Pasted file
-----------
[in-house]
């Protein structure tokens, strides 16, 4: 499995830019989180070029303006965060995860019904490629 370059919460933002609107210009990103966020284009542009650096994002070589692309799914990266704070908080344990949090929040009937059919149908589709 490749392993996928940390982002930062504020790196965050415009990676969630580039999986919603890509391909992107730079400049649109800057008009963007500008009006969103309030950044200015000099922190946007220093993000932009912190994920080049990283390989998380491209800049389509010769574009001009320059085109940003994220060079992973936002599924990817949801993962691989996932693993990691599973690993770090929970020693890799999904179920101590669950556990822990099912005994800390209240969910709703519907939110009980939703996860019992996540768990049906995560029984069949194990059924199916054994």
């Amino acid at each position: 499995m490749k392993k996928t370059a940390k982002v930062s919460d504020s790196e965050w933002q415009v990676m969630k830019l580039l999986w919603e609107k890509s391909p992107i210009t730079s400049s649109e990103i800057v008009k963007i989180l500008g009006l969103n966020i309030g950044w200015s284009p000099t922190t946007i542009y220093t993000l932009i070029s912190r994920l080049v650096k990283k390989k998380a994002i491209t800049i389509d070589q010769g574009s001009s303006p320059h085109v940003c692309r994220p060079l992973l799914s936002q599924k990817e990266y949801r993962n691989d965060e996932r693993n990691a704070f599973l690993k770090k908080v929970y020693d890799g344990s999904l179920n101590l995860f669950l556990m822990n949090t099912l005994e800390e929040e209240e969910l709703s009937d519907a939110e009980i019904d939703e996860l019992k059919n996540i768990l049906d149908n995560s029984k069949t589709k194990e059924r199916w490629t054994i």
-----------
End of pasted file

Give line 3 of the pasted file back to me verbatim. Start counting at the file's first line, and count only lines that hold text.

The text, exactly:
């Amino acid at each position: 499995m490749k392993k996928t370059a940390k982002v930062s919460d504020s790196e965050w933002q415009v990676m969630k830019l580039l999986w919603e609107k890509s391909p992107i210009t730079s400049s649109e990103i800057v008009k963007i989180l500008g009006l969103n966020i309030g950044w200015s284009p000099t922190t946007i542009y220093t993000l932009i070029s912190r994920l080049v650096k990283k390989k998380a994002i491209t800049i389509d070589q010769g574009s001009s303006p320059h085109v940003c692309r994220p060079l992973l799914s936002q599924k990817e990266y949801r993962n691989d965060e996932r693993n990691a704070f599973l690993k770090k908080v929970y020693d890799g344990s999904l179920n101590l995860f669950l556990m822990n949090t099912l005994e800390e929040e209240e969910l709703s009937d519907a939110e009980i019904d939703e996860l019992k059919n996540i768990l049906d149908n995560s029984k069949t589709k194990e059924r199916w490629t054994i």